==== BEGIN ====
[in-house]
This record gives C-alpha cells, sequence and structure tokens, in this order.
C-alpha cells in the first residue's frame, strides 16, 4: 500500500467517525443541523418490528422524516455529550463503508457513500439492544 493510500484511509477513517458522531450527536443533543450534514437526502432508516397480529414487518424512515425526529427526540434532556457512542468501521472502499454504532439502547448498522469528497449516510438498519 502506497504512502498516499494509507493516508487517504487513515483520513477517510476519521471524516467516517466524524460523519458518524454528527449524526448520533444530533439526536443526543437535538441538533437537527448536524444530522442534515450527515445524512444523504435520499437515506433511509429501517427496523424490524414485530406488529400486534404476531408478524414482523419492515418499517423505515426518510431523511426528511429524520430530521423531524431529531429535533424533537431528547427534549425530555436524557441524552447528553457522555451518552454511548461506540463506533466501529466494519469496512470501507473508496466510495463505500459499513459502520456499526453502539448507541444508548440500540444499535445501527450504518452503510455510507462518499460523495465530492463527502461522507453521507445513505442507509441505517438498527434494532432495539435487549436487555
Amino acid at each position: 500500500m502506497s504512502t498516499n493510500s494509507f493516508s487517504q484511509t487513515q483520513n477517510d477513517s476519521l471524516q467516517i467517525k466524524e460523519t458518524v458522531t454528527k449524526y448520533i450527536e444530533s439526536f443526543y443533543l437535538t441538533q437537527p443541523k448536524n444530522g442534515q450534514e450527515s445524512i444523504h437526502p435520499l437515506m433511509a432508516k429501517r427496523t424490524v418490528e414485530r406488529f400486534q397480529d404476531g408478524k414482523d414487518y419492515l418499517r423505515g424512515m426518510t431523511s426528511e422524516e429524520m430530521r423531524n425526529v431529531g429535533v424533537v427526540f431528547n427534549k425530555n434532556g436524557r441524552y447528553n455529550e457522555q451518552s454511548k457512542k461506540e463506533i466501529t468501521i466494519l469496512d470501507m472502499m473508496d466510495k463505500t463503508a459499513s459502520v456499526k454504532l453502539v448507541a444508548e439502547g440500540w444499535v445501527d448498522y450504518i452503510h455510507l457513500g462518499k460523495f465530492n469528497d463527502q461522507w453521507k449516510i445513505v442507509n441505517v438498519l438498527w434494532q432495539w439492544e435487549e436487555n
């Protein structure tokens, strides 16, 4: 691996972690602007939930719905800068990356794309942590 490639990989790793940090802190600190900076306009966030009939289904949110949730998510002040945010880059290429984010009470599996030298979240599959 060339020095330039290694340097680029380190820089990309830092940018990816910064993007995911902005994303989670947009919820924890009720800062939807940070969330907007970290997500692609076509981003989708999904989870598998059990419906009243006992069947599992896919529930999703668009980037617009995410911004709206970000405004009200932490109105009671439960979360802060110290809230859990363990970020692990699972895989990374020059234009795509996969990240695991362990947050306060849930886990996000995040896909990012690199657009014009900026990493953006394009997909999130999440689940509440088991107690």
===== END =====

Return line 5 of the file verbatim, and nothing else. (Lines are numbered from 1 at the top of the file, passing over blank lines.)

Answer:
């Protein structure tokens, strides 16, 4: 691996972690602007939930719905800068990356794309942590 490639990989790793940090802190600190900076306009966030009939289904949110949730998510002040945010880059290429984010009470599996030298979240599959 060339020095330039290694340097680029380190820089990309830092940018990816910064993007995911902005994303989670947009919820924890009720800062939807940070969330907007970290997500692609076509981003989708999904989870598998059990419906009243006992069947599992896919529930999703668009980037617009995410911004709206970000405004009200932490109105009671439960979360802060110290809230859990363990970020692990699972895989990374020059234009795509996969990240695991362990947050306060849930886990996000995040896909990012690199657009014009900026990493953006394009997909999130999440689940509440088991107690």